Concluding that the phrase THIS IS FOR MY GIRLS appears on the specimens of record solely as a song title, the Board affirmed a refusal to register the proposed mark for "entertainment information; musical composition for others; production of musical sound recording." In other words, the specimens of use did not evidence an association between the mark and the recited services.  In re Di-Namic Records, Serial No. 87399929 (July 13, 2022) [not precedential] (Opinion by Judge Marc A. Bergsman).

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The Board observed that. "[i]n order to establish the requisite "direct association" . . .  the specimen must contain a reference to the services and the mark must be used on the specimen to identify the services and their source." Applicant Di-Namic submitted five different specimens, identified as "website pages and sheet music." Nothing in the specimens created a nexus with or referred to the recited services.

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Di-Namic next submitted copies of five different synchronization license agreements, but those agreements merely referred to the proposed mark as the title of a song. According to Di-Namic, however, the proposed mark is "much more." It pointed to to the phrase" THIS IS FOR MY GIRLS SYNCHRONIZATION LICENSE as creating a direct association between the mark and the services. The Board was unimpressed.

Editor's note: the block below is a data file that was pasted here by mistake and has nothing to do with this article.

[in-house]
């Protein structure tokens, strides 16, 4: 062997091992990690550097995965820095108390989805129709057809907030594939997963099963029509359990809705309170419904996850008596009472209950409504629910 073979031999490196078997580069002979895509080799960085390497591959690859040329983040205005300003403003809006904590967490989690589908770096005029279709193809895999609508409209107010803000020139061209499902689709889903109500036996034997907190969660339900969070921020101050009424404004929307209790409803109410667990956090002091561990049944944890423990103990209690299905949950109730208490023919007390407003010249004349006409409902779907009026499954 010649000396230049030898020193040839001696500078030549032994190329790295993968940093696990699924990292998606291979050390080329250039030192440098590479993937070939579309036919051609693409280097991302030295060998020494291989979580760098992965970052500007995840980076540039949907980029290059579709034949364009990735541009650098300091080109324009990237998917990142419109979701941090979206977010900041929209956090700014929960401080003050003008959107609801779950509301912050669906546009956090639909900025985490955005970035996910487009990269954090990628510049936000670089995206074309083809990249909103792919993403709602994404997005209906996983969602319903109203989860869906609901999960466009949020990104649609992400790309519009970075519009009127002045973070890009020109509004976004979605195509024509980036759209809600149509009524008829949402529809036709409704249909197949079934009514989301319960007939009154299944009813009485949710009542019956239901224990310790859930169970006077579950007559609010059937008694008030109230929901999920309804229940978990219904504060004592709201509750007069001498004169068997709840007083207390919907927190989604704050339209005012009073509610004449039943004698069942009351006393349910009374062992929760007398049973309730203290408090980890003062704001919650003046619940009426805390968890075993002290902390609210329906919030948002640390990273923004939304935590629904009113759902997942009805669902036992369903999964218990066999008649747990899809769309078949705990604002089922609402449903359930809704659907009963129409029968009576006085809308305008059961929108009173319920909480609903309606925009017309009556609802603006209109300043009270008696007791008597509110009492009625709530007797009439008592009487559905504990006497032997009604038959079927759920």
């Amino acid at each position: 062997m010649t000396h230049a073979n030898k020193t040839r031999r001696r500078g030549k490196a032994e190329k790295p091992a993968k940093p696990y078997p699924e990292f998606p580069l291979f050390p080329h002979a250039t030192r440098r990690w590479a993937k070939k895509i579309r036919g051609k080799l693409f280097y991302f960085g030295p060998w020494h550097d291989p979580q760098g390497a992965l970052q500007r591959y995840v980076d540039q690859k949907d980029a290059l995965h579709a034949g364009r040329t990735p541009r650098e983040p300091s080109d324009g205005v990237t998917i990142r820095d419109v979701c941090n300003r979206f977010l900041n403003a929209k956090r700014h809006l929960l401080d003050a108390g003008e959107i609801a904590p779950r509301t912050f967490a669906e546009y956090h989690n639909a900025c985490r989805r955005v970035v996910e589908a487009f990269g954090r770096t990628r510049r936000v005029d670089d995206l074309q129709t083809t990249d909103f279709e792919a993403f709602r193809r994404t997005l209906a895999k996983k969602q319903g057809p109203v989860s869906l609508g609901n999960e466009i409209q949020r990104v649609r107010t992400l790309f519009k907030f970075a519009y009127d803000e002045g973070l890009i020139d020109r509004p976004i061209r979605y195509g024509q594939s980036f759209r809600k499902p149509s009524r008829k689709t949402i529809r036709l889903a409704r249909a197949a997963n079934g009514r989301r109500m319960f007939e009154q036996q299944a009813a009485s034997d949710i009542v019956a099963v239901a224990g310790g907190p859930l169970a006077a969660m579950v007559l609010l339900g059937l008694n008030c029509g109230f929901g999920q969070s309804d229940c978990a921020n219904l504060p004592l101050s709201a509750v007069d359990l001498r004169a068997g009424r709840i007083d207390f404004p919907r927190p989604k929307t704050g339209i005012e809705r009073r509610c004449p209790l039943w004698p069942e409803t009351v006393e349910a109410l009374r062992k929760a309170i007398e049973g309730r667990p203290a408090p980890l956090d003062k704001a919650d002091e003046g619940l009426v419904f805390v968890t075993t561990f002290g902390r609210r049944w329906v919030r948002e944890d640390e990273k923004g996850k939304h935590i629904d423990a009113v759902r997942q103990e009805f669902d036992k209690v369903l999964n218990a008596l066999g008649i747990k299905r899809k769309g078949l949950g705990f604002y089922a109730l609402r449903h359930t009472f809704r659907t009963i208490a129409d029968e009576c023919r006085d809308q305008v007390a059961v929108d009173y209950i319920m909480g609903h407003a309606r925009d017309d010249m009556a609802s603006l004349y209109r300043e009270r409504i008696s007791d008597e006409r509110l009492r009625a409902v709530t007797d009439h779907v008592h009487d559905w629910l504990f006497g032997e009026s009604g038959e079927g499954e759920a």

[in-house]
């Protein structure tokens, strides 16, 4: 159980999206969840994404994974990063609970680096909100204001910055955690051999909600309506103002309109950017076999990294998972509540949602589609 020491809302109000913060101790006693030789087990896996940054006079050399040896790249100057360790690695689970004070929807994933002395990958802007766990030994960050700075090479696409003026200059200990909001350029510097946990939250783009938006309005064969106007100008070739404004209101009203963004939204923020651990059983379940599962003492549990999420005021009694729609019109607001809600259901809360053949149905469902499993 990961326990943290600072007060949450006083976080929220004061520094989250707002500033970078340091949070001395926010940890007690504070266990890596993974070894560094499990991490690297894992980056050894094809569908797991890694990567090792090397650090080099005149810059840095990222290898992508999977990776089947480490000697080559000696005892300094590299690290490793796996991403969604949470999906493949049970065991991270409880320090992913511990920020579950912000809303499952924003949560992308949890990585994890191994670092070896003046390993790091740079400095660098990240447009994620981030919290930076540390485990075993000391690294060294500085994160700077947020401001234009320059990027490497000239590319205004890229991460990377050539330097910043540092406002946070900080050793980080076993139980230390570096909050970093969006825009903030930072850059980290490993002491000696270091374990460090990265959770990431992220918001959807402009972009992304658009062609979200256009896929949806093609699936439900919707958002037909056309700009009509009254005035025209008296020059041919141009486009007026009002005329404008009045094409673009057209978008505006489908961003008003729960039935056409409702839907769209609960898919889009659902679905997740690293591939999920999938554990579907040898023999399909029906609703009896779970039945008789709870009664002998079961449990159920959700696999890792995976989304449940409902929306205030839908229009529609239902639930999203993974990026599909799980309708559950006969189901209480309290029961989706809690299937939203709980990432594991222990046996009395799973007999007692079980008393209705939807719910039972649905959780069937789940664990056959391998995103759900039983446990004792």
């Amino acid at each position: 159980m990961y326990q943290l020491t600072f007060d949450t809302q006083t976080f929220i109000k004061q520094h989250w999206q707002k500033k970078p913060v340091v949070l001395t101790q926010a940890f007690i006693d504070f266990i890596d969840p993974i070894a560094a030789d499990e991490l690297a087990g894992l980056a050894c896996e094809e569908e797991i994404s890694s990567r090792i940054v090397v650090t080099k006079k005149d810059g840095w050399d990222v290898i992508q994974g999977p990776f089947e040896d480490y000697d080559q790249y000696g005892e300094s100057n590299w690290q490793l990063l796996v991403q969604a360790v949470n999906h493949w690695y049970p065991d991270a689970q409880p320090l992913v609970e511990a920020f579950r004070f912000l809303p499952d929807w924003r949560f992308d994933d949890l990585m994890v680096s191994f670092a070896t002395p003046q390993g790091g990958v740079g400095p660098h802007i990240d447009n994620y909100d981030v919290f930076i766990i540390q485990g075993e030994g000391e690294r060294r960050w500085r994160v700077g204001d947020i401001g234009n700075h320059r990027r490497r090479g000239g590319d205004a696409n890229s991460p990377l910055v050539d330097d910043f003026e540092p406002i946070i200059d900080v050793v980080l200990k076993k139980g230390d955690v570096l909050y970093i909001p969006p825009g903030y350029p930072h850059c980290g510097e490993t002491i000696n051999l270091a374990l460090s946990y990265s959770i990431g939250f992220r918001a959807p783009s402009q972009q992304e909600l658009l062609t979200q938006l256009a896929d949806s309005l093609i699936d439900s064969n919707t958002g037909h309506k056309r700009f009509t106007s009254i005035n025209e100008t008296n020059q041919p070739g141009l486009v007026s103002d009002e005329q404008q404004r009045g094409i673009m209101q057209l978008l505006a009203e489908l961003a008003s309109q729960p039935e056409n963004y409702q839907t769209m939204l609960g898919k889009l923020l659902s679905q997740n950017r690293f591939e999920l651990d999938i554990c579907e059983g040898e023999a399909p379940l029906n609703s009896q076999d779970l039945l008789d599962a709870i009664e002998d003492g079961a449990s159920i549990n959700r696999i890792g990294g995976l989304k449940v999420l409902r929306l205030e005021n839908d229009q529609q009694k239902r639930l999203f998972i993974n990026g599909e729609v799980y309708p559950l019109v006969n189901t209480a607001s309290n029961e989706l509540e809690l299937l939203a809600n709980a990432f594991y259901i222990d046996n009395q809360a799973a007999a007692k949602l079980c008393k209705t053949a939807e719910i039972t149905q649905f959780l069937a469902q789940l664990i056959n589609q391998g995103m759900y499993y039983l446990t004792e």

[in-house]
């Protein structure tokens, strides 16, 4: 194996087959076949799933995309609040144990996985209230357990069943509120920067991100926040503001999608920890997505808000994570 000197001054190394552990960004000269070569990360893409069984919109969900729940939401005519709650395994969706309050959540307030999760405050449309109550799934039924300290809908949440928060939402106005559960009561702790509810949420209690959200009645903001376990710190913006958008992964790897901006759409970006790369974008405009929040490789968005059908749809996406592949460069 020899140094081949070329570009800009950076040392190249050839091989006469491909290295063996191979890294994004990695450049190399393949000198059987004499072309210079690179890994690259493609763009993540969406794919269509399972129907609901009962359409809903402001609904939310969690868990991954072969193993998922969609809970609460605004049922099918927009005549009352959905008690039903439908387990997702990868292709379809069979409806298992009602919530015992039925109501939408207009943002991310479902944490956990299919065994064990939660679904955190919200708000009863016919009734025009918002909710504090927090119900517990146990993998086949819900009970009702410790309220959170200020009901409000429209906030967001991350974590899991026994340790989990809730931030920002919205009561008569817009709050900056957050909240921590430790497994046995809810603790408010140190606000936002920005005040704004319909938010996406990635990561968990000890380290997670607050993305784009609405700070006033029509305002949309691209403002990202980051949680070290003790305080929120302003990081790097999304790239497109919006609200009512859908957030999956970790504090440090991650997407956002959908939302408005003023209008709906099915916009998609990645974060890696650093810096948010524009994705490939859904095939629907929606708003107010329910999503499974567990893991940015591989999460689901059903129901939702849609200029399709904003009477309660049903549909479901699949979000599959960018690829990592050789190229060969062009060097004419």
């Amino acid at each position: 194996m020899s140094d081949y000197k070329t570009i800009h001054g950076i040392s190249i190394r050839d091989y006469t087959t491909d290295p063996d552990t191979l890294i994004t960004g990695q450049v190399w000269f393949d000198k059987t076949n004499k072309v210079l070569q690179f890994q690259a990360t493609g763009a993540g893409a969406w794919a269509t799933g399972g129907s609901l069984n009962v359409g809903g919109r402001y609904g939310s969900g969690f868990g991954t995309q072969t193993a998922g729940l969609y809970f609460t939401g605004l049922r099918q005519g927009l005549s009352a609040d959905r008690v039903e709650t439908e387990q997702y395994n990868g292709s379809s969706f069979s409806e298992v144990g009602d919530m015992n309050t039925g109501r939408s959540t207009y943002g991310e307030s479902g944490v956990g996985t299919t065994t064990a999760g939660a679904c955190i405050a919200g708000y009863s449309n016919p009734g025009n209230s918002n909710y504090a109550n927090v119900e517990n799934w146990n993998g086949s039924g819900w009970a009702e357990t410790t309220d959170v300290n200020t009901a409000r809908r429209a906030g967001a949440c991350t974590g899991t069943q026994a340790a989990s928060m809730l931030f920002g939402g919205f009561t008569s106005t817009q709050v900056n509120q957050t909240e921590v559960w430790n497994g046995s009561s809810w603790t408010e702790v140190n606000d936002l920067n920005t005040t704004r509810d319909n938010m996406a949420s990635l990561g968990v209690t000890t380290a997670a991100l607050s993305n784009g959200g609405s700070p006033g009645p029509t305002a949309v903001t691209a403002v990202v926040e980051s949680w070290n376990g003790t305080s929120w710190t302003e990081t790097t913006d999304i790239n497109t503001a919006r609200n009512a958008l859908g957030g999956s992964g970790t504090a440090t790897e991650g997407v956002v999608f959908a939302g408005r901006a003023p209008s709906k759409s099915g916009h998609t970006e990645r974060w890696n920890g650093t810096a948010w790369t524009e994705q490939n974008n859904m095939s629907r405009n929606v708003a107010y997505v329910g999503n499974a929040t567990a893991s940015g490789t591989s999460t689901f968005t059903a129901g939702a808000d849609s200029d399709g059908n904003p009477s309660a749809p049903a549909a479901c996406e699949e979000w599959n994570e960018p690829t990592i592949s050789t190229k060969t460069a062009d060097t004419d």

[L]icensees or potential licensees will perceive THIS IS FOR MY GIRLS as a song they wish to license. The song already exists and the licensee or potential licensee is not engaging Applicant to create a new song to the licensee's specifications. Nothing in the sync license refers to THIS IS FOR MY GIRLS brand musical composition services for others.


The Board distinguished three prior decisions cited by Di-Namic because they did not address the same specimen issue, nor did they involve an attempt to register a song title. It rejected Di-Namic's argument that the proposed mark is not being used merely as a song title, but also to signify that it offers musical composition services as a logical prerequisite of the musical composition being licensed. It noted that, under Di-Namic's logic, "every song is a potential service mark identifying the applied-for services because someone might want to license it."

To be clear, there is no evidence in the record supporting a finding that a consumer viewing THIS IS FOR MY GIRLS on any of Applicant's specimens will perceive the existence of a THIS IS FOR MY GIRLS brand for entertainment information, a THIS IS FOR MY GIRLS brand for musical composition for others, or a THIS IS FOR MY GIRLS brand for production of musical sound recordings. To the extent that any specimen advertises, or shows Applicant's rendition of, any service, the song title "This is for My Girls" appears as the subject of the services, not as an indicator of their source.

And so, the Board affirmed the refusal under Sections 1 and 45 of the Trademark Act.

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